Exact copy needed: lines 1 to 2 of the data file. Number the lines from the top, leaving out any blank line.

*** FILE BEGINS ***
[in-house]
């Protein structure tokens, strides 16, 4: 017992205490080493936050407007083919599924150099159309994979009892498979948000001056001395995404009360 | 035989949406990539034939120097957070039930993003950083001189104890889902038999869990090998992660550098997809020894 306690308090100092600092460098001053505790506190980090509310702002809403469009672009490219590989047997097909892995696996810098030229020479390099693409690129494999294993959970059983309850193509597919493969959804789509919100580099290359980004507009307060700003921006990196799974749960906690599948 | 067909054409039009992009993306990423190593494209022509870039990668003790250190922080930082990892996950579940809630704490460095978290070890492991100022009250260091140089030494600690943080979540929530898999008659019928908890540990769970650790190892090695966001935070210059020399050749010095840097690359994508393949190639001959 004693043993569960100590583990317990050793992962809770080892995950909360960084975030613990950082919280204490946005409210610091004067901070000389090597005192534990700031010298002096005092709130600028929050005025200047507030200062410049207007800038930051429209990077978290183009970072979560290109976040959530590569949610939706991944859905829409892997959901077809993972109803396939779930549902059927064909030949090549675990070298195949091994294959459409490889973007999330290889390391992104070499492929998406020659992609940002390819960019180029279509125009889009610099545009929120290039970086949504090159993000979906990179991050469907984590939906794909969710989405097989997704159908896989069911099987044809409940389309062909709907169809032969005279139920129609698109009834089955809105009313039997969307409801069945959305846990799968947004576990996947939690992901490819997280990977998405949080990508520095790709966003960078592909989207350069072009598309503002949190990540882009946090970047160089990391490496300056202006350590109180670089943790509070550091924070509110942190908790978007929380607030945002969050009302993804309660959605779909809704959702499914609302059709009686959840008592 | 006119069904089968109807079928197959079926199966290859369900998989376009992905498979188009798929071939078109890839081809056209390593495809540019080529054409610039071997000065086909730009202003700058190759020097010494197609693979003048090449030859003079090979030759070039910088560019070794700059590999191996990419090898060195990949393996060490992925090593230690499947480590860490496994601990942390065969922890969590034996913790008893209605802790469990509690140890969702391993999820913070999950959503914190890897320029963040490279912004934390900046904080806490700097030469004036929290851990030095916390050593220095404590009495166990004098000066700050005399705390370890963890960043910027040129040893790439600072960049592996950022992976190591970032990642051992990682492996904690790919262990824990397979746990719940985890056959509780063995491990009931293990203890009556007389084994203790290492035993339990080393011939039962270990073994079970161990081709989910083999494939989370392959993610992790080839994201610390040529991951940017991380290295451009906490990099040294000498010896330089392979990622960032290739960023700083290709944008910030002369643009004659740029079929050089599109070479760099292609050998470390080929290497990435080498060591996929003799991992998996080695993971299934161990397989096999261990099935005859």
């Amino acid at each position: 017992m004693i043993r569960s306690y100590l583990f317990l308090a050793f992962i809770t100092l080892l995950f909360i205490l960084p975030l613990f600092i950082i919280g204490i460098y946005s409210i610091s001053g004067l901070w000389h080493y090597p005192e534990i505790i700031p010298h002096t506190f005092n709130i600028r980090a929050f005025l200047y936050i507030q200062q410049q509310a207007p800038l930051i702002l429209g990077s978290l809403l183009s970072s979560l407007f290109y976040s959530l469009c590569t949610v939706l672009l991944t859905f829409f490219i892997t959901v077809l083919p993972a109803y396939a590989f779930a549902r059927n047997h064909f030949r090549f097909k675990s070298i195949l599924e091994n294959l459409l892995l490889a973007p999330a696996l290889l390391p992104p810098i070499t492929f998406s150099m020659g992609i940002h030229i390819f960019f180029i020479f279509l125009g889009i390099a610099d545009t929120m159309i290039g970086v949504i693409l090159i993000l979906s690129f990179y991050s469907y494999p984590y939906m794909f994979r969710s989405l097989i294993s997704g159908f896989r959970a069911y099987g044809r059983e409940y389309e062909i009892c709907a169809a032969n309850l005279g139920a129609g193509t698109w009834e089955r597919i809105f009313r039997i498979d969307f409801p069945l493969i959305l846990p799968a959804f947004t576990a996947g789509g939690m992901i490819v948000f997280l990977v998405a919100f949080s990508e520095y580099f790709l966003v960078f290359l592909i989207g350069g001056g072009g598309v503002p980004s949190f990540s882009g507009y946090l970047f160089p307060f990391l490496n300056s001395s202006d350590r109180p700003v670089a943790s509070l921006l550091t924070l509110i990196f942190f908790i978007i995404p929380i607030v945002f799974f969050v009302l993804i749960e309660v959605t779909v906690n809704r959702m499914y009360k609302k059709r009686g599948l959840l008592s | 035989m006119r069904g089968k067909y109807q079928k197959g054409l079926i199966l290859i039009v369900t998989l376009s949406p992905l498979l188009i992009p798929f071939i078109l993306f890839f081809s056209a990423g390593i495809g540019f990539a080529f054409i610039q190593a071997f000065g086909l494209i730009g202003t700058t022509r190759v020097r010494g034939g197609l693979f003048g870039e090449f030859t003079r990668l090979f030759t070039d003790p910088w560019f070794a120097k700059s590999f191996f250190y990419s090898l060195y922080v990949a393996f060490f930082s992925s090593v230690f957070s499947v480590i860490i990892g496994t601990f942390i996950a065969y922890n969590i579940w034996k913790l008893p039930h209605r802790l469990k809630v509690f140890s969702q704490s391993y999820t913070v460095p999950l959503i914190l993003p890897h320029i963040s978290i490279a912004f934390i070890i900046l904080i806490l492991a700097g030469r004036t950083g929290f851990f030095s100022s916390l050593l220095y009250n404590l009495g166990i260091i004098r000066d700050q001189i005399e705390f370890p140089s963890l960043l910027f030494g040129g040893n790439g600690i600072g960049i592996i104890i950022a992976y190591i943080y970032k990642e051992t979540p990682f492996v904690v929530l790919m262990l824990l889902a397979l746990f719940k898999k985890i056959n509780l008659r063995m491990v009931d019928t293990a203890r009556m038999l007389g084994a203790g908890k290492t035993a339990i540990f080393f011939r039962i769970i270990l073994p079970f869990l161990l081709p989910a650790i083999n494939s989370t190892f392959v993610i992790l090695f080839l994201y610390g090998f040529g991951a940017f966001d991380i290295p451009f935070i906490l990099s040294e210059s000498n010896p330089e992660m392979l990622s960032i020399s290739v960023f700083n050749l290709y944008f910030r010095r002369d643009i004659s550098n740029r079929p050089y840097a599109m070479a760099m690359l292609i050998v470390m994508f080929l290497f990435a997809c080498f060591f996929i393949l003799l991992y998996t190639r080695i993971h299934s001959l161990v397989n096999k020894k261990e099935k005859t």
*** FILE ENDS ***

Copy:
[in-house]
């Protein structure tokens, strides 16, 4: 017992205490080493936050407007083919599924150099159309994979009892498979948000001056001395995404009360 | 035989949406990539034939120097957070039930993003950083001189104890889902038999869990090998992660550098997809020894 306690308090100092600092460098001053505790506190980090509310702002809403469009672009490219590989047997097909892995696996810098030229020479390099693409690129494999294993959970059983309850193509597919493969959804789509919100580099290359980004507009307060700003921006990196799974749960906690599948 | 067909054409039009992009993306990423190593494209022509870039990668003790250190922080930082990892996950579940809630704490460095978290070890492991100022009250260091140089030494600690943080979540929530898999008659019928908890540990769970650790190892090695966001935070210059020399050749010095840097690359994508393949190639001959 004693043993569960100590583990317990050793992962809770080892995950909360960084975030613990950082919280204490946005409210610091004067901070000389090597005192534990700031010298002096005092709130600028929050005025200047507030200062410049207007800038930051429209990077978290183009970072979560290109976040959530590569949610939706991944859905829409892997959901077809993972109803396939779930549902059927064909030949090549675990070298195949091994294959459409490889973007999330290889390391992104070499492929998406020659992609940002390819960019180029279509125009889009610099545009929120290039970086949504090159993000979906990179991050469907984590939906794909969710989405097989997704159908896989069911099987044809409940389309062909709907169809032969005279139920129609698109009834089955809105009313039997969307409801069945959305846990799968947004576990996947939690992901490819997280990977998405949080990508520095790709966003960078592909989207350069072009598309503002949190990540882009946090970047160089990391490496300056202006350590109180670089943790509070550091924070509110942190908790978007929380607030945002969050009302993804309660959605779909809704959702499914609302059709009686959840008592 | 006119069904089968109807079928197959079926199966290859369900998989376009992905498979188009798929071939078109890839081809056209390593495809540019080529054409610039071997000065086909730009202003700058190759020097010494197609693979003048090449030859003079090979030759070039910088560019070794700059590999191996990419090898060195990949393996060490992925090593230690499947480590860490496994601990942390065969922890969590034996913790008893209605802790469990509690140890969702391993999820913070999950959503914190890897320029963040490279912004934390900046904080806490700097030469004036929290851990030095916390050593220095404590009495166990004098000066700050005399705390370890963890960043910027040129040893790439600072960049592996950022992976190591970032990642051992990682492996904690790919262990824990397979746990719940985890056959509780063995491990009931293990203890009556007389084994203790290492035993339990080393011939039962270990073994079970161990081709989910083999494939989370392959993610992790080839994201610390040529991951940017991380290295451009906490990099040294000498010896330089392979990622960032290739960023700083290709944008910030002369643009004659740029079929050089599109070479760099292609050998470390080929290497990435080498060591996929003799991992998996080695993971299934161990397989096999261990099935005859």